Sunday, December 22, 2013
A Going Out to Dinner Carol
I’ve become bored with going out to dinner. When my wife asked about Saturday night, I said I was happy staying home, eating w/ TV. Sadly she left, and a knock came at the front door. I opened and there was Steve Barnes from the TIMES UNION’s “Table Hopping” Blog. He told me I had to relearn the “true” meaning of going out to dinner, and on that night, I would be visited by three ghosts, to which I said, “Wow, three ghosts, huh?” Steve did not take kindly to my sarcastic tone, and squeezed a hand around my windpipe, dropping me like a sack. He screamed, “You fool, this is your LAST chance to learn the true meaning of going out to dinner. Don’t waste it.”
I forgot about Barnes’s visit, went to bed early, stuffed with homemade grilled cheese and canned soup. At 1AM, I felt a breeze blow through the window. I came awake and there stood Shannon, our former waitress from the Villa Valenti. “Are you the ghost,” I asked, and she said, “Of going out to dinner past.” I was then lifted over my sleeping wife and dogs and airborne into the night. We landed outside the Villa Valenti, and looked in the icy windows of a winter night. I was in the back booth with my wife and our friends: Jill and Brent. We talked over a table packed with breads and wines and apps, as Shannon delivered pasta entrees. Then we buzzed to the next destination, the icy window at Prime in Downtown Albany, and I saw me and my wife sitting with our friends: Jamie and Sana. The piano played as we talked and laughed. “That was the best night,” I said, and Shannon said, “But you forgot about that fun, didn't you?”
At 2AM the same breeze blew and I snapped awake to see Kay, our D’Raymond’s waitress, at the hanging mirror in our attached bathroom, fixing her frosted bangs. She told me to hurry up and follow her through the bathroom window. She doesn't have all night and wasn’t getting tips on this job. I jumped from bed and followed and then we were sitting at the LaPorto’s bar, and I saw me and my wife at the corner table, alone, and I was texting away while she stared off bored and unhappy. It was the same scene at Longfellow’s, the Old Brien Inn, and finally D’ Raymond’s itself, where I only tipped Kay six percent, which she read sadly off the receipt when we’d gone. “You didn’t even finish your shrimp parm or order dessert that night,” she reminded me, and I said, “Please, ghost, no more.” Kay said, “You forged these memories yourself.” Then, “You still owe me the other fourteen percent.”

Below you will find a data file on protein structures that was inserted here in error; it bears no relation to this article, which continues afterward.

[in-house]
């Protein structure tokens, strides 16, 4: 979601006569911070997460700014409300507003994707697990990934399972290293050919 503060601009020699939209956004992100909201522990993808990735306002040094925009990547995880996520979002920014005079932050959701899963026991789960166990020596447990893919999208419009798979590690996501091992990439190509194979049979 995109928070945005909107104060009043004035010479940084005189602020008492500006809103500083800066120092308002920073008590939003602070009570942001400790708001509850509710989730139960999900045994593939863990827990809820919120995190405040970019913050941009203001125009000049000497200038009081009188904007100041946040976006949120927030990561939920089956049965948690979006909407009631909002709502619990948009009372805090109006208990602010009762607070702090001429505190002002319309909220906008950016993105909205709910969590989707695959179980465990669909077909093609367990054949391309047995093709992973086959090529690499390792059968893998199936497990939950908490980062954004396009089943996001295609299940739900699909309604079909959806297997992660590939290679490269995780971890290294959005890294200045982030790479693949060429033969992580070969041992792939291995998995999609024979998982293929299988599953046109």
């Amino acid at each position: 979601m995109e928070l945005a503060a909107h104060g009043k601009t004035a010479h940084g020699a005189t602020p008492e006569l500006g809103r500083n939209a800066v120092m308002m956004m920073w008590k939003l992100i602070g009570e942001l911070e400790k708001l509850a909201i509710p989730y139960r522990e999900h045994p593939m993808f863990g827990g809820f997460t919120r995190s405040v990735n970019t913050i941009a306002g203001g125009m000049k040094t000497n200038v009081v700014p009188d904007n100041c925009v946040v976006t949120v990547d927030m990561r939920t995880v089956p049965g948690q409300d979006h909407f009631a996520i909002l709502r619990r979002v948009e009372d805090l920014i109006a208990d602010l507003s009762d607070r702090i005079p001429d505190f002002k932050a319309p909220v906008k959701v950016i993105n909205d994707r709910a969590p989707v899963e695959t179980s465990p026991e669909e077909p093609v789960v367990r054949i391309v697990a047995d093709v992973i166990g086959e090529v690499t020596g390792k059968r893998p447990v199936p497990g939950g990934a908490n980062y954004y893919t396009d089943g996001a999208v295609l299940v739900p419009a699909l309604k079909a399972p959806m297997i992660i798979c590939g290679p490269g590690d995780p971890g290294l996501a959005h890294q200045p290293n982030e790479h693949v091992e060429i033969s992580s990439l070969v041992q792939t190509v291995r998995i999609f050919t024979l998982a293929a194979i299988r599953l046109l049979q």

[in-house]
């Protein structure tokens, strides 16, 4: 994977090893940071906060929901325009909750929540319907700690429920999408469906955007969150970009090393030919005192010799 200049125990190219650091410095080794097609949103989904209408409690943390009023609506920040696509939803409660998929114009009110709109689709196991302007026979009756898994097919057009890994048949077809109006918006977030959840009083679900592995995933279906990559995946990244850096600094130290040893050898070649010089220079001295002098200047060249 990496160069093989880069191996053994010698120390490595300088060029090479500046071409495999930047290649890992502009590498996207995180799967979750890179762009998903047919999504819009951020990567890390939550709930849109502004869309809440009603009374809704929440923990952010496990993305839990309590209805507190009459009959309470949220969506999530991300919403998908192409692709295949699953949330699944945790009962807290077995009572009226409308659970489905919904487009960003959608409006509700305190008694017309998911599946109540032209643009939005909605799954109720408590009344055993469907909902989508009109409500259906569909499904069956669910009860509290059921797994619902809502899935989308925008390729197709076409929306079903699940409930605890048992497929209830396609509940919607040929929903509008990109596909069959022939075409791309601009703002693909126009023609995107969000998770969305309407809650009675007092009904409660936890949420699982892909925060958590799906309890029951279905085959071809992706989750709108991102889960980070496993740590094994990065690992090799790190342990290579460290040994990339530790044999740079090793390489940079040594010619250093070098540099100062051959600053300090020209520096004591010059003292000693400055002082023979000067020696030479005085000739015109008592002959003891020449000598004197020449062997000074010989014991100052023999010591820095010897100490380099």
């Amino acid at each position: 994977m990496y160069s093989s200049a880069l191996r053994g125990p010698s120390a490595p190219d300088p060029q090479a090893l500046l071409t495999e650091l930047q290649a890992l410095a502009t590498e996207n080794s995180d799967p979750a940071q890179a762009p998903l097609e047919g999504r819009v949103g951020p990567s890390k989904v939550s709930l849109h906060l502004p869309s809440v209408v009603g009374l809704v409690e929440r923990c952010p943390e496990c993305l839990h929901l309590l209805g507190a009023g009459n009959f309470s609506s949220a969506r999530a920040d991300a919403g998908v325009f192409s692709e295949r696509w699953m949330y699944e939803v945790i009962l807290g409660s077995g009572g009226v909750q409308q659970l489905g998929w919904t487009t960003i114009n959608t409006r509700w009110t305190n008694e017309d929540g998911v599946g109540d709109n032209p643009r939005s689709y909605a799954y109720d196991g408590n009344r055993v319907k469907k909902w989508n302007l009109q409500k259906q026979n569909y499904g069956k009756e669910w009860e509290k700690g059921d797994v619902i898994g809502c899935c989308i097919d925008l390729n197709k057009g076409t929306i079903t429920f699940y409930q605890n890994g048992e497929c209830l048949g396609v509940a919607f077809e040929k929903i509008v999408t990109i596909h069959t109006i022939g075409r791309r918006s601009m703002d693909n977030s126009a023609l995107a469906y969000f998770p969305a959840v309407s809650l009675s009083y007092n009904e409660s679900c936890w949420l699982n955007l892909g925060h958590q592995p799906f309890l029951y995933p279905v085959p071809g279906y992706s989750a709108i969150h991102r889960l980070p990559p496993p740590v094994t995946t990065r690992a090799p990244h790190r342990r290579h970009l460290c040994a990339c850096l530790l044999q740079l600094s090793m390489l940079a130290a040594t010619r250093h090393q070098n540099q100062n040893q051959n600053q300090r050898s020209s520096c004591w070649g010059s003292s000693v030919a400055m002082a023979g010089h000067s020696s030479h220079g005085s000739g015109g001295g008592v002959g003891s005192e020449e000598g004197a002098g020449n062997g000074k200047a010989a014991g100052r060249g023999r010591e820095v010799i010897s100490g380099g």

3AM came and I woke to the TV on loud. I sat up and on the screen saw the 90-year-old sample lady from Hannaford. She was handing out some kind of cheese packaged in Dixie cups. Then I saw me taking one of those samples. I had a cart filled with boxed foods and frozen goods, and I looked old, and hunchbacked, and alone. It was a sad sight and I grabbed the remote, changed the channel, saw my wife older but looking alive, with a new man, laughing and drinking wine and having a great time on the town. I changed the channel again, I had to, and I saw myself inside a small apartment, hunched over a standing tray in front of an oozing TV screen. I tried turning the TV off, but couldn’t, and when I looked at my wife’s side of the bed, it was empty, and the dogs were gone.
I grabbed my cell phone off the side table and saw the time: 10AM. I was awake. I jumped from bed and ran to the kitchen. There was a note on the fridge that read: TOOK DOGS TO PET SMART. Then: GROCERY SHOPPING FOR DINNER. With the back of my hand, I smeared those dry erased words away. I sprinted to the living room window, saw a young couple in matching jogging suits power walking by. It’s the Burbs, what can I say? I threw open the window, and said, “Hey you, kind neighbors, what day is it?” They stopped at the same time, took a second to spot me, and the man responded, “Why it’s the Sunday before Christmas, sir.” And I pumped fist and said, “Do you still think there’s time to book a restaurant table for X-Mas Eve?” The man considered this: “Probably nothing before eight, but yes, sir, I believe there’s time.” I said, “Thank you, friend! Thank you!” And threw the window shut. The garage door lurched open underneath, signaling my family’s return. “I haven’t missed it after all,” I proclaimed.